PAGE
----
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Atrium Health Navicent Offers Help for Patients Managing Diabetes

Nurse with patient.

After Sidney Harvey lost his leg due to complications from diabetes, he struggled to find affordable medication and support with managing his condition. Once he was referred to the Healthy Communities Diabetes Disease Management Program at Atrium Health Navicent, he said he finally felt seen.

“Everyone was so helpful. They gave me so many good recommendations with where to get my meds, with rehab and other programs that could help me,” said Harvey, a Macon resident. “I feel like they really tried to help me.”

In honor of American Diabetes Month, Atrium Health Navicent wants to spread the word about the importance of managing diabetes and how the Healthy Communities Diabetes Disease Management Program can help.

Diabetes is a metabolic disease in which the body is unable to produce enough insulin to regulate glucose levels in the bloodstream. It affects an estimated 537 million people worldwide.

If left untreated, diabetes can lead to serious and life-threatening conditions including blindness, heart attack, stroke, kidney disease and amputation. It is the seventh leading cause of death in the United States.

“It is recommended to have a fasting glucose or hemoglobin A1c test performed to screen for diabetes. Patients with diabetes should have their A1c level monitored every three to six months depending on how well the condition is managed. It is important to take prescribed medications and sustain an appropriate diet in addition to good oral care and stress management,” said Dr. Monique Davis-Smith, Atrium Health Navicent’s Family Medicine Residency Program director and a primary care physician at Atrium Health Navicent Primary Care West Macon.

According to the Centers for Disease Control and Prevention (CDC), 37.3 million Americans have diabetes, and 1 in 5 of them don’t know they have it. About 96 million U.S. adults have prediabetes, and in the last 20 years, the number of adults diagnosed with diabetes has more than doubled as the American population has aged and become more overweight or obese.

In central Georgia, 17.2 percent of adults have reported being diagnosed with diabetes, a figure that’s well above the state and national percentages.

Atrium Health Navicent provides support for individuals diagnosed with diabetes, like Harvey, through the Healthy Communities Diabetes Disease Management Program, which helps patients who are experiencing more frequent hospital readmissions and emergency room visits related to diabetes.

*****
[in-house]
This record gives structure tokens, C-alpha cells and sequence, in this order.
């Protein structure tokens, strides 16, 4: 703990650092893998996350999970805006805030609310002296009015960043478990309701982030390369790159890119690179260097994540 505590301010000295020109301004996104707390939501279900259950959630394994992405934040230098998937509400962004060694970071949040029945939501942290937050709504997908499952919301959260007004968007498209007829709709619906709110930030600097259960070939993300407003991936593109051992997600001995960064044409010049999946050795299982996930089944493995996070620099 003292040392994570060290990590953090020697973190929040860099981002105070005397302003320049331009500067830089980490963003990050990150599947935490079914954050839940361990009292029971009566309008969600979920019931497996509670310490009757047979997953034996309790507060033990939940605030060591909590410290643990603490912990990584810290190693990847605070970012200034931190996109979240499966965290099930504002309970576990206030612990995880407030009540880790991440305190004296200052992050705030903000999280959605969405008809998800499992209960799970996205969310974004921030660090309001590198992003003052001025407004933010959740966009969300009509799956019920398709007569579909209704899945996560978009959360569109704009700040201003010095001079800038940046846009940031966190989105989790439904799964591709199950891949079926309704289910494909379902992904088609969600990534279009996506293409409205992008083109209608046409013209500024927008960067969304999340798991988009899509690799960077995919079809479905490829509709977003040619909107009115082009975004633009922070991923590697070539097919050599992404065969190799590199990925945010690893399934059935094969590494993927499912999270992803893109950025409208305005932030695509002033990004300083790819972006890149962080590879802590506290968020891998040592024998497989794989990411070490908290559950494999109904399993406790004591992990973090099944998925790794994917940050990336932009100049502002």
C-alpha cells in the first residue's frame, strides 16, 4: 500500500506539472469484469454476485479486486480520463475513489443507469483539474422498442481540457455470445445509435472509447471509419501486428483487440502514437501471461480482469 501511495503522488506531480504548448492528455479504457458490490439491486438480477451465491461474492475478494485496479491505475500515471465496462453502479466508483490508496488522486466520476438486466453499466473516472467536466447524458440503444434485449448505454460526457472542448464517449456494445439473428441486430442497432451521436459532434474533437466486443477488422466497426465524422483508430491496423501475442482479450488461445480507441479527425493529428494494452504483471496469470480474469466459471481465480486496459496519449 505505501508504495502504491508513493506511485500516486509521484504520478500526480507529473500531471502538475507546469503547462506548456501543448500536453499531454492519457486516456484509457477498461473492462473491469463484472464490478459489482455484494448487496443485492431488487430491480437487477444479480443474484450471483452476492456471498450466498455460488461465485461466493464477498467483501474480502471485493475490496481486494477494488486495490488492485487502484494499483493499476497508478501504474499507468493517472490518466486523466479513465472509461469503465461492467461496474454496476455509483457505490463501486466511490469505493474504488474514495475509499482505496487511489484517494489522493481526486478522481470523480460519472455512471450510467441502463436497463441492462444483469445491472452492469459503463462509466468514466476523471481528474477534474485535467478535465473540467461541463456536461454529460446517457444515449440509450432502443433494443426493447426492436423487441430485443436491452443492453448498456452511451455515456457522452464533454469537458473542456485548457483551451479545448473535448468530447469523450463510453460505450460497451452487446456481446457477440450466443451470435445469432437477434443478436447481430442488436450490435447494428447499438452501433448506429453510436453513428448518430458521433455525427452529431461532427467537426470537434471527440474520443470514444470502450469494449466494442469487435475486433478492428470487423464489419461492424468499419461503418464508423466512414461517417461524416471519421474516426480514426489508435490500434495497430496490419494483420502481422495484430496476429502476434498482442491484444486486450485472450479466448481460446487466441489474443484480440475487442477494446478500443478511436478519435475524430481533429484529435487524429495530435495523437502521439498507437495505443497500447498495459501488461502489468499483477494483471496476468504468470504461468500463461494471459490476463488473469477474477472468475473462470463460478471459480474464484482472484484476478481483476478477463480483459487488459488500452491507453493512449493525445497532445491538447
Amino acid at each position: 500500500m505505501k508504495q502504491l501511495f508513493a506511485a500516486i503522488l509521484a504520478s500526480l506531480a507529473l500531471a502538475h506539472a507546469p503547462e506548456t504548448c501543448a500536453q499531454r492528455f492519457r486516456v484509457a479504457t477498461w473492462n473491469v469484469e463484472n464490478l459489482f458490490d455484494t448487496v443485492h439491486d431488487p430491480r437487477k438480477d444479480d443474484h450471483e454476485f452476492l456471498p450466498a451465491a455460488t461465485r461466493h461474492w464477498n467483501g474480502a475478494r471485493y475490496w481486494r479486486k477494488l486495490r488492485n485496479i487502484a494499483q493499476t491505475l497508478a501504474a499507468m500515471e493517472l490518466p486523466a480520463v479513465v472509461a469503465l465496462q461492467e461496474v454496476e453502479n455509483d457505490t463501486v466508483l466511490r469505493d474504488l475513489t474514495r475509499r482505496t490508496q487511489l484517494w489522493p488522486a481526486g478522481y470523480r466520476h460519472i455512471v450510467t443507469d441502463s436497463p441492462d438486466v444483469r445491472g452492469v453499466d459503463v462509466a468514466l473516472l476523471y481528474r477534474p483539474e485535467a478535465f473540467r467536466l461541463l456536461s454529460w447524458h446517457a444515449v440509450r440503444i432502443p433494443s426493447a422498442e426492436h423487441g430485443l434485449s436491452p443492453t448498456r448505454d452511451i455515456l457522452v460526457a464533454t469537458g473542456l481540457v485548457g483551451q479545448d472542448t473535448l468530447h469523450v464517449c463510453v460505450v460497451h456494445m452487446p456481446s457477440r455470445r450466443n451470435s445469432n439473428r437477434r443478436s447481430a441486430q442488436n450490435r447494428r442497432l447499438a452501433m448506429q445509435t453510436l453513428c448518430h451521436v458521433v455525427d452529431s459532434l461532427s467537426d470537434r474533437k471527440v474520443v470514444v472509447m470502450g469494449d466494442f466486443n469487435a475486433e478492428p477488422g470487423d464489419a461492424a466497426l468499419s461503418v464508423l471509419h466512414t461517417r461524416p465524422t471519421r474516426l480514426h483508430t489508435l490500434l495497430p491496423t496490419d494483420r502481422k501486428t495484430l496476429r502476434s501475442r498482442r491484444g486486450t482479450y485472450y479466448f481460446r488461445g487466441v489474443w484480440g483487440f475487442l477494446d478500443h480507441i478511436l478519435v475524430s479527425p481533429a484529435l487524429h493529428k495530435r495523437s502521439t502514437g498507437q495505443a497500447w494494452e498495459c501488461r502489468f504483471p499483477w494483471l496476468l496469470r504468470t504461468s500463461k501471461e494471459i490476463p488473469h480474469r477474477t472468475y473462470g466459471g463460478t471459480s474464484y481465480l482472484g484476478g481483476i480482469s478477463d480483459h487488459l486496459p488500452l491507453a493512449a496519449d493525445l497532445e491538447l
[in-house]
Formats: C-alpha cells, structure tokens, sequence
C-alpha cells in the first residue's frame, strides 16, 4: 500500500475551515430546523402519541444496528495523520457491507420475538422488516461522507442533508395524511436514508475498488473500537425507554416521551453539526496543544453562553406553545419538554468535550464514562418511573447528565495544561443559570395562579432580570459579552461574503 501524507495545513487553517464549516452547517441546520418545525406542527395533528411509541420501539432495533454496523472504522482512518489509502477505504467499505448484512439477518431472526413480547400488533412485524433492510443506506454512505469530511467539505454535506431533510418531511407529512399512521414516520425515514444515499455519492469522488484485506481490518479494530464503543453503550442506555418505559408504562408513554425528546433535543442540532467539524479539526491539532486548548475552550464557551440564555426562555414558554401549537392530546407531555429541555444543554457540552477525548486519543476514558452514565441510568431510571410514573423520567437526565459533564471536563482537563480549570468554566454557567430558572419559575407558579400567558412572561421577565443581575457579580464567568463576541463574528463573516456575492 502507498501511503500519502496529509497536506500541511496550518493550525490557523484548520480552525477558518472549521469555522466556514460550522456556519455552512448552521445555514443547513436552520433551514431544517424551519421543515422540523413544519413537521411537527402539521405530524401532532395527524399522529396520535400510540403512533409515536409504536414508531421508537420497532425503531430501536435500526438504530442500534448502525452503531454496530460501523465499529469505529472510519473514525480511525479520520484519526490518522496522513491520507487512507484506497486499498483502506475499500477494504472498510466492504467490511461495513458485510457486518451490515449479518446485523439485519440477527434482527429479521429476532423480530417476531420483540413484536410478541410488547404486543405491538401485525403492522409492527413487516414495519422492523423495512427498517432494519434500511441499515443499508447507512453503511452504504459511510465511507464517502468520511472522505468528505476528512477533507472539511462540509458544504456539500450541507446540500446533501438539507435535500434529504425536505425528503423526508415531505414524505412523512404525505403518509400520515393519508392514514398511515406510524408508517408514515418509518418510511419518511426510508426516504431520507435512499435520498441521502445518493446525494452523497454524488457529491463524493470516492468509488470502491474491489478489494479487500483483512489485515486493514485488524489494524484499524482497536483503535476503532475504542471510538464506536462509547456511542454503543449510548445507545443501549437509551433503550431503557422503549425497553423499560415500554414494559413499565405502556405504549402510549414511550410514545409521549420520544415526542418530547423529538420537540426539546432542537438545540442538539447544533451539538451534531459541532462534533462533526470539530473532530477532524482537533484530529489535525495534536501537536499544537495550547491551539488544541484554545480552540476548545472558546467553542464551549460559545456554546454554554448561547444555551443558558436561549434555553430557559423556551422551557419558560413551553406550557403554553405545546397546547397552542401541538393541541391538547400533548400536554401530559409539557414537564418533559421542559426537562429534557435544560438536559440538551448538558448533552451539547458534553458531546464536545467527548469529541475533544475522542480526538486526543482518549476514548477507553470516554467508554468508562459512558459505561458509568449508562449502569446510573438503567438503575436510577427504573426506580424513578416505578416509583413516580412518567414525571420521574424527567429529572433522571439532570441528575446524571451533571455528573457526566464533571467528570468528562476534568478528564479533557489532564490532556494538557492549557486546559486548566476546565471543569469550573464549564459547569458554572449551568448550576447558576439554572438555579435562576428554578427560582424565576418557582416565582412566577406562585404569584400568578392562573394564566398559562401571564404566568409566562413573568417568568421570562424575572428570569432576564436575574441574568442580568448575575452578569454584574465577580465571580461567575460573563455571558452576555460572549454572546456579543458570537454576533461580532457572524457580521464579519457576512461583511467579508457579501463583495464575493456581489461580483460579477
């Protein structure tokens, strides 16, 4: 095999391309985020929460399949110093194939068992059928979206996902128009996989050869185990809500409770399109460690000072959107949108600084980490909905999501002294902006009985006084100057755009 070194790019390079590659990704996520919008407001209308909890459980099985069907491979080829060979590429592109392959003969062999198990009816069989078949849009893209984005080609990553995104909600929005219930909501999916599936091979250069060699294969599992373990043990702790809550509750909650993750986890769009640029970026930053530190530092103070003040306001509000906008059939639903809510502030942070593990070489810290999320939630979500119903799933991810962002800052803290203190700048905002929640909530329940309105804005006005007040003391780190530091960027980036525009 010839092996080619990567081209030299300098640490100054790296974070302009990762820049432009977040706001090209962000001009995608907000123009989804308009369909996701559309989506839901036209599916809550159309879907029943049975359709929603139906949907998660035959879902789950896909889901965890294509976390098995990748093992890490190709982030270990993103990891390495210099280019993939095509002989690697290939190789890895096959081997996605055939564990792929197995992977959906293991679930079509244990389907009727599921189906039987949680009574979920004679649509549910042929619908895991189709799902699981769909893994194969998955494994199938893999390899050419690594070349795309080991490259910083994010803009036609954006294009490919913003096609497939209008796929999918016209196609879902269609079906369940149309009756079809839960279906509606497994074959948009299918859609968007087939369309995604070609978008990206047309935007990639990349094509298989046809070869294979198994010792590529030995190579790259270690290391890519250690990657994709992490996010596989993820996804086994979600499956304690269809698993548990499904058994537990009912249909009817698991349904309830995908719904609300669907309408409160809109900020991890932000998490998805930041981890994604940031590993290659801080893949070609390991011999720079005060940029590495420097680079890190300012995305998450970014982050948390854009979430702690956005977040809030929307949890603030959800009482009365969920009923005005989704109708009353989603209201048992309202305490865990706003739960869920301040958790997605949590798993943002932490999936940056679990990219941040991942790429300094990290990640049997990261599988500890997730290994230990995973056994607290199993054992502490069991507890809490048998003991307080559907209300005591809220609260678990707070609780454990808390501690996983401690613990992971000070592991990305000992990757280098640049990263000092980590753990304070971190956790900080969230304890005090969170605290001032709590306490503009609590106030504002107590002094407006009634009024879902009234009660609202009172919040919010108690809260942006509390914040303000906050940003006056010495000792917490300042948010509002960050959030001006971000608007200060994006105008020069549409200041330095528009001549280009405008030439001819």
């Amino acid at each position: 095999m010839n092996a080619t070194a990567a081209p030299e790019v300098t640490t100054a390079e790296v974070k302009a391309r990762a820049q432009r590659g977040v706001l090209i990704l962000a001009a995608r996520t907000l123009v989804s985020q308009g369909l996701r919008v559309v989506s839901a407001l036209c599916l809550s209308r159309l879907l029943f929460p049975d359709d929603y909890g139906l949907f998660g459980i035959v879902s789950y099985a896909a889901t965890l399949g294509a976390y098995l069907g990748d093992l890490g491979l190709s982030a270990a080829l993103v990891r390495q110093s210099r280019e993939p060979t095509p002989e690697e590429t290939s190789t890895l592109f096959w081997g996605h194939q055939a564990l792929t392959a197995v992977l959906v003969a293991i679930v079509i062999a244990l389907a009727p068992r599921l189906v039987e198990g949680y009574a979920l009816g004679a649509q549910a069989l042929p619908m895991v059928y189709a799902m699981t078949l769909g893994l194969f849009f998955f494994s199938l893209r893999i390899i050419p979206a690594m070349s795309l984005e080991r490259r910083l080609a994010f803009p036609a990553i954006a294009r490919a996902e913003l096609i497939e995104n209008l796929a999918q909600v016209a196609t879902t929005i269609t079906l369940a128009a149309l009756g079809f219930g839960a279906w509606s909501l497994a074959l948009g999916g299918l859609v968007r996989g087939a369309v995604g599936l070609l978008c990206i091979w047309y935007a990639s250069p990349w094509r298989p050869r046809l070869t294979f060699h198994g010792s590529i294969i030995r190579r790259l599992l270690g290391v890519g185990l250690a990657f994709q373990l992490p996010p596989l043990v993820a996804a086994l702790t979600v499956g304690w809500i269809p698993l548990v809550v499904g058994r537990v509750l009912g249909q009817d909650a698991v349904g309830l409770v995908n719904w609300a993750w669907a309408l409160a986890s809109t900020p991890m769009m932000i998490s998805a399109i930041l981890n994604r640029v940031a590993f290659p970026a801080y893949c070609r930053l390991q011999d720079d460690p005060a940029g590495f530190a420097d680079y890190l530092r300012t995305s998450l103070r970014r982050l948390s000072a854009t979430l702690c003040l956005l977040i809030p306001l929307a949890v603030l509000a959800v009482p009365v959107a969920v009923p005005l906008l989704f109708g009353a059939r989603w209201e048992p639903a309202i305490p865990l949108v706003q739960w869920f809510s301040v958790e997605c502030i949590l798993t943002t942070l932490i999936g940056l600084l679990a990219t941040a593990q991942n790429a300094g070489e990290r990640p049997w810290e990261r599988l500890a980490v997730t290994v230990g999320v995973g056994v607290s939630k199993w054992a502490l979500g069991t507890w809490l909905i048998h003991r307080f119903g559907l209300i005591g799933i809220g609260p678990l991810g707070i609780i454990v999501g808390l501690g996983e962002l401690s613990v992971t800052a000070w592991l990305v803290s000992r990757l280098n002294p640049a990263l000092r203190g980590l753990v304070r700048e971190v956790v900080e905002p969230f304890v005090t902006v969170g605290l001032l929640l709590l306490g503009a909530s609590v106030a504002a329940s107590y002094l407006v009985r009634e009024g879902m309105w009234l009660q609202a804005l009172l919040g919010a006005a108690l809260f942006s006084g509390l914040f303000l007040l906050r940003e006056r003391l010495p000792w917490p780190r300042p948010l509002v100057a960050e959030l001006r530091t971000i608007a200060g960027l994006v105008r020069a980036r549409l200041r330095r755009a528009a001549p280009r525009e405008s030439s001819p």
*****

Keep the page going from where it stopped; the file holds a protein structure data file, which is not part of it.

The patients served in this program are considered high risk, generally have other underlying health conditions, need higher levels of care and struggle with socio-economic barriers to receiving health care, such as having low income or transportation difficulties. Patients may be referred to the Food as Medicine Market, which operates not just as a food pantry, but as a food farmacy, where individuals facing food insecurity can also receive in-person nutrition advice.

Harvey said one of the major struggles in managing his diabetes was knowing what, when and how much to eat. The former 10-hour shift worker said he never liked eating at work, so he’d just drink juice all day, followed by one big meal in the evenings.

“Healthy Communities helped me with my diet and learning the breakdown of the three meals a day and a healthy snack. I plan my meals now, and that really gives me something to look forward to,” he said.

The program also has helped him get back into an exercise routine, which is something he used to love when he was on the fencing team in college and coaching youth baseball.

“It really helped with my exercise. The rehab program showed me exercises I can do, and now I can even exercise while I watch TV,” Harvey said. “It was nice to also meet other people like me. I tell you, you think you’ve got it bad with losing one leg until you meet someone who lost both legs. There’s a way to always think positive about your situation, because at least you’re still living to have another.”

Implemented in Bibb County in 2022, the program expanded in spring 2023 to include patients in Baldwin and Peach counties. In the program’s first year, 750 diabetes patients received life-changing assistance, which successfully reduced the number of subsequent admissions to the hospital for these patients.

Atrium Health Navicent Diabetes Healthways also provides comprehensive education programs for people of all ages with diabetes. All programs are taught by clinicians specializing in the field of diabetes management, including Certified Diabetes Care and Education Specialists (CDCES). The staff participates in community education and support groups as well as pediatric diabetes camps.

Learn more about Healthy Communities by calling 478-633- 5623. For more information about Atrium Health Navicent Diabetes Healthways, call 478-633-1531. To find a doctor, visit and click “Find A Doctor.”


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